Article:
Improvements to a scheme helping pupils travel independently around Nottingham will open up support to more youngsters.
Nottingham City Council has updated its Independent Travel Training (ITT) service, which offers practical help to pupils with special education needs and disabilities (SEND).
Youngsters tend to become less reliant on their families to help them get around as they get older, but this can be harder for those who have certain learning and physical disabilities.
The aim of ITT is to:
- Promote independence and enable students to access positive social activities
- Increase confidence
- Help improve social skills and maintain relationships
- Open up routes to further education, employment and leisure
This is achieved through a training scheme which teaches students:
- How to cope with traffic and road safety
- The Highway Code
- Confidence in using buses, trams and trains
- Journey planning
- How to use timetables and visual aids
- Where to get help
- Personal safety
- Money skills
Previously, the ITT service helped pupils on an individual basis and came through direct referrals from schools, colleges, SEND Services and Futures.
Now, ITT is moving to a model of training-up schools and colleges so they can deliver the programme directly to students themselves – which will significantly increase the number of young people who benefit.
To mark the updated service coming in, a case study video has been produced which explains how ITT works and the benefits it provides. This is being launched tomorrow (Tuesday) at Woodlands Academy, in Aspley.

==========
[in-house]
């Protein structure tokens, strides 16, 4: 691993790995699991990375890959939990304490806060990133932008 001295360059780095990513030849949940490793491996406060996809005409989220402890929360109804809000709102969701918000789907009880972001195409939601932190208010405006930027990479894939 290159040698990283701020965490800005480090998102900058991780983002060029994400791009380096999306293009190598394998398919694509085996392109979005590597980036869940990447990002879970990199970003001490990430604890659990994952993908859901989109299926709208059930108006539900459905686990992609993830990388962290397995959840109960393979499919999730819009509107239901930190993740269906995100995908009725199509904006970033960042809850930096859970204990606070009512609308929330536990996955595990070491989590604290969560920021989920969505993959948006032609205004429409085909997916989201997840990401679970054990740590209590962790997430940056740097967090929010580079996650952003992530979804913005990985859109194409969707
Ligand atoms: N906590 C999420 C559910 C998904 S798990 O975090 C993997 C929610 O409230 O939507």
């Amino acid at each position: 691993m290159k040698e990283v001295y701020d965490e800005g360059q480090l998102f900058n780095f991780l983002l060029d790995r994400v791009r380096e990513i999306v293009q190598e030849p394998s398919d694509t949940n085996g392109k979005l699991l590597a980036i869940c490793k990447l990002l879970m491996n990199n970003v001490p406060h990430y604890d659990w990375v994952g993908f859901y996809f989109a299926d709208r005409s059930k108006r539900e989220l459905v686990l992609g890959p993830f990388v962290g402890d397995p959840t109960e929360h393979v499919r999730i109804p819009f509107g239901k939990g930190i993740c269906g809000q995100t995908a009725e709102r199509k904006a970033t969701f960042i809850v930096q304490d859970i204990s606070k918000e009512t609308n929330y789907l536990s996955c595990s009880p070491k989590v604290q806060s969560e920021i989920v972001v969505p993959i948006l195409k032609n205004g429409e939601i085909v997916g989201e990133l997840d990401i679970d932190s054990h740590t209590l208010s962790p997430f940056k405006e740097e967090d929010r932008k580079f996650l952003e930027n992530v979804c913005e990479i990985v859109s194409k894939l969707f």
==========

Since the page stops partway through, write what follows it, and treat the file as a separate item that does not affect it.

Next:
Councillor Sam Webster, Executive Councillor at Nottingham City Council, said: “With the recent development of our railway station into a transport hub, an extended world-class tram system, and a fantastic bus network that has two award-winning bus operators; Nottingham is one of the leading cities in the UK for public transport.
“Independent travel training is really important to make sure that these are accessible to everyone. It provides young people with tailored and practical help to move around our City safely by public transport, on foot or by bicycle to their school, college or work placement. It also supports young people socially, to access other key services and connect with friends and family.
“Being able to travel independently is an essential life skill. It helps to better prepare young people for adulthood, and for accessing further education and employment by raising their confidence in their abilities.
“We need more focus on this issue to ensure that young people with special and additional needs can gain independence and confidence. It’s important that schools and the Council work together to provide young people with the skills to move on successfully to their post-16 education or into work.”
Carol Barker, Head of School at Woodlands Academy which is part of the Raleigh Learning Trust, said: “To be able to travel by yourself without fear or risk of harm is a very empowering thing. It opens up our community, and our world, to young people – without this skill it would remain closed to them.
“Simple things like meeting friends, buying some new trainers or seeing a film become achievable. It fulfils the Raleigh Learning Trust’s ambition for all its pupils to be successful individuals who can live securely and happily within their respective communities, and whose skills can turn their ambitions into reality.”